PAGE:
Contractual Safeguards That Fall Short of a Safe Harbor

3 min

According to a recent Advisory Opinion from the Department of Health and Human Services (HHS) Office of Inspector General (OIG), a proposed fee arrangement could run afoul of the Federal anti-kickback statute, 42 USC §1320a-7b(b) (AKS), if it allows for clinical laboratories to compensate hospitals for patient referrals for such laboratory services.1

As a general matter, it is a criminal offense under the AKS to knowingly or willingly offer or receive any payment or remuneration for the referral of a person to provide services to that person, if such services are reimbursable by a Federal health care program. The AKS is interpreted broadly against the totality of facts and circumstances. Congress has passed several safe harbors that exclude certain activities from implicating the AKS (Safe Harbor); qualifying for Safe Harbor protection requires that all criteria in the Safe Harbor be met.

The OIG analyzed a proposed fee arrangement where hospitals would enter into contracts with clinical laboratories and the hospital's phlebotomists would collect, process, and handle certain specimens later sent to the contracted clinical lab (Partner Lab) for testing. In addition to the Partner Lab billing the third-party payor or Federal health care program for the testing services, the Partner Lab would also compensate the hospital for the referral on a "per-patient-encounter" basis – so long as the testing was not performed on the hospital's current inpatients or registered outpatients.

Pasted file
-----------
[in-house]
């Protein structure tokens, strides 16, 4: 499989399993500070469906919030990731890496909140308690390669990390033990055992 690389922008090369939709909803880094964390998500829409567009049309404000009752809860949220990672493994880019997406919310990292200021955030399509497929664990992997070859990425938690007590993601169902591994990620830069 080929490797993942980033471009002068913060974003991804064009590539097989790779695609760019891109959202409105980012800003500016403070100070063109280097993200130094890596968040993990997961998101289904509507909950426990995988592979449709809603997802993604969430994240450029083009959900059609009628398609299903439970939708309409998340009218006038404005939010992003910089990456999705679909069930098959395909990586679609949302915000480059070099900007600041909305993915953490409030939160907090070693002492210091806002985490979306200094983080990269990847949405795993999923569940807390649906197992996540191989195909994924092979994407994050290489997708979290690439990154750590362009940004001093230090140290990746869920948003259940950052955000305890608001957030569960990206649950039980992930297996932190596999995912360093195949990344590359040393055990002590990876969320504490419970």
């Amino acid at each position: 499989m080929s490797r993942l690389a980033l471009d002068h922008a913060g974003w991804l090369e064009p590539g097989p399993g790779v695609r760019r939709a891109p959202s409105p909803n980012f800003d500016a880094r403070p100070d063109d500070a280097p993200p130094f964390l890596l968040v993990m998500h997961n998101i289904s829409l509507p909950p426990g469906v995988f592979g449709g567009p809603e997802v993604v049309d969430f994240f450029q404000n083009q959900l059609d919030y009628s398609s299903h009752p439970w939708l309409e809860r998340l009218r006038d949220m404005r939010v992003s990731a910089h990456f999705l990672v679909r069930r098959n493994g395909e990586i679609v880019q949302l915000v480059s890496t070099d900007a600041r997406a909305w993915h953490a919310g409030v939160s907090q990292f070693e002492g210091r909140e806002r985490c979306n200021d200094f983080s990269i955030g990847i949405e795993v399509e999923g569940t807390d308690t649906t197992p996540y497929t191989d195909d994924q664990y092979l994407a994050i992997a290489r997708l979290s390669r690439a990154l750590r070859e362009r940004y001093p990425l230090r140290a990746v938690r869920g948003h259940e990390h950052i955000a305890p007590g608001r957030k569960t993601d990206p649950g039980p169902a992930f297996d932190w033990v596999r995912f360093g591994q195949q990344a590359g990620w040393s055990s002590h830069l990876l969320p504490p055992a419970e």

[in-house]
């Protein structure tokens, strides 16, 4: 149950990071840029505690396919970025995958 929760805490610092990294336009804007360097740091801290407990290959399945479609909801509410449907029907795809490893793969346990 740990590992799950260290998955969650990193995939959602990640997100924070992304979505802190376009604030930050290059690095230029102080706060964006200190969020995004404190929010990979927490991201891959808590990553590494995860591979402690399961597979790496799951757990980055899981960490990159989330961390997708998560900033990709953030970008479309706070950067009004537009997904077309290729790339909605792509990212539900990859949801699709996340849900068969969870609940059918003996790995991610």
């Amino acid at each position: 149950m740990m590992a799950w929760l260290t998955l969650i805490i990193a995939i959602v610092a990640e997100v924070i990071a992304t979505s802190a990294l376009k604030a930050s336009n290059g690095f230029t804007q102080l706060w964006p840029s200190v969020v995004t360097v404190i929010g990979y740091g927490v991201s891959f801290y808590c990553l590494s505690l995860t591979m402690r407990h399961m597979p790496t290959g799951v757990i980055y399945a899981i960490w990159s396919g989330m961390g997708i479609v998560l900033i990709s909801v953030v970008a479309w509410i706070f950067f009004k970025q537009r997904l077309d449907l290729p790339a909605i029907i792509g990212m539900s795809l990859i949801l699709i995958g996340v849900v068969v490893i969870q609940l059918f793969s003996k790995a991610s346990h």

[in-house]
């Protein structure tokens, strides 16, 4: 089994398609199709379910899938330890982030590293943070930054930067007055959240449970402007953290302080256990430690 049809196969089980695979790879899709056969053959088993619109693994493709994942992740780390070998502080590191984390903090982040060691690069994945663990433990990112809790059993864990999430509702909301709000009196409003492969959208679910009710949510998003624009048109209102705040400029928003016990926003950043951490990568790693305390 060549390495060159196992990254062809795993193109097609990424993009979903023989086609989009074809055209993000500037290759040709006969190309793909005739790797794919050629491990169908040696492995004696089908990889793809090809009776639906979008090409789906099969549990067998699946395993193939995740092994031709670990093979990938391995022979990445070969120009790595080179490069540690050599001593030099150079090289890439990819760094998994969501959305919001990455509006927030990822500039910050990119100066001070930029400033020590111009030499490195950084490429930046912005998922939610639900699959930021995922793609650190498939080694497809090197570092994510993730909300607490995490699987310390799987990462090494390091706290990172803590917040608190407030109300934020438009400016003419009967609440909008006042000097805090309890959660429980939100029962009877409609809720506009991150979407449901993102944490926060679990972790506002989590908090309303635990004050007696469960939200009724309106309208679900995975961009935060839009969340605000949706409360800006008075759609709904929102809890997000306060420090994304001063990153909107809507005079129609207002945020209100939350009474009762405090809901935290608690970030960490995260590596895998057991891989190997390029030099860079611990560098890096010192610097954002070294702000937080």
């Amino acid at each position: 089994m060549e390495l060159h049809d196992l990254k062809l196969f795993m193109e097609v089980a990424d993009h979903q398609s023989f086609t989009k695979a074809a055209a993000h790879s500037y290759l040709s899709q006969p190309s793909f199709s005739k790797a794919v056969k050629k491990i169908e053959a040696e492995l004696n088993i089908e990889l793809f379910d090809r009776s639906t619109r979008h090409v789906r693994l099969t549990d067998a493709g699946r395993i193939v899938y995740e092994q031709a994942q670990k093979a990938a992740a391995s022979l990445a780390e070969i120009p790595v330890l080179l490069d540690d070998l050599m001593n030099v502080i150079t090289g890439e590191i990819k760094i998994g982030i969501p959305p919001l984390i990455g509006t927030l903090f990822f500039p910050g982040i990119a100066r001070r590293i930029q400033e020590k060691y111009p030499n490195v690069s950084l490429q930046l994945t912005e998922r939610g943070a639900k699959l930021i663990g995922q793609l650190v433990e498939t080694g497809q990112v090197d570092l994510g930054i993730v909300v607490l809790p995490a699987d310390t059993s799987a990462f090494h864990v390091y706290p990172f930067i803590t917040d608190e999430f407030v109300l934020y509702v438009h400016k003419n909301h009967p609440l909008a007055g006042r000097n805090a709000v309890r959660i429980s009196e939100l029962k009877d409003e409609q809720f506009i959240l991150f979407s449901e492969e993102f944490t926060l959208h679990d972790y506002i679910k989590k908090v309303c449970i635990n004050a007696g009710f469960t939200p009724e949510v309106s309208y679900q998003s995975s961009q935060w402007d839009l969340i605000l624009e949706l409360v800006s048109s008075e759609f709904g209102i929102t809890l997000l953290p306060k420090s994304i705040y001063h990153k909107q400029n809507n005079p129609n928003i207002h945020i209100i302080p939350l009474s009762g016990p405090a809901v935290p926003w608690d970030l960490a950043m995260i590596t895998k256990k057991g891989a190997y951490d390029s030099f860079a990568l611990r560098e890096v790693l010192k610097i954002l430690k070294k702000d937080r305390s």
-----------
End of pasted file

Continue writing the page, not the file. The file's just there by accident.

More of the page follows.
First, the OIG noted that the "per-patient-encounter" compensation structure did not fall within the Safe Harbor for certain outcomes-based payment arrangements because, to apply, the methodology for determining compensation paid for services cannot be "based off of the volume or value of any referrals" generated between the parties. Second, the OIG recognized that the proposal encompassed several safeguards, such as the hospital's representations that none of its physicians would be: (a) required or directed to refer patients to a Partner Lab; or (b) paid by the hospital if they did refer patients to a Partner Lab. Further, the hospital would always have the "choice" to decide whether to even use the Partner Lab in instances when a named laboratory was not specified on a patient's order.

But even these safeguards would not pass muster to avoid "more than minimal risk of fraud and abuse" under the AKS. The OIG surmised that, even with the choice of selecting any clinical laboratory, this arrangement would financially incentivize the hospital to send patients to the Partner Lab for services. And because some patients may be beneficiaries of a Federal health care program, referring these patients to a Partner Lab in anticipation of referral compensation would squarely violate the AKS.

While the OIG has found in certain circumstances that arrangements between referring parties that don't fit squarely into a Safe Harbor may still be permissible under the AKS, in this recent circumstance, it apparently could not identify sufficient safeguards or mitigating factors to conclude that the arrangement would not violate the AKS. In that respect, this recent Advisory Opinion is just another cautionary tale for parties with patient referral arrangements. It reminds providers with these arrangements of the necessity to appropriately scrutinize all of the facts and circumstances surrounding their relationship, or proposed relationship, to ensure that they are not running into AKS territory.

[1] HHS OIG Advisory Opinion No. 22-09, posted April 28, 2022: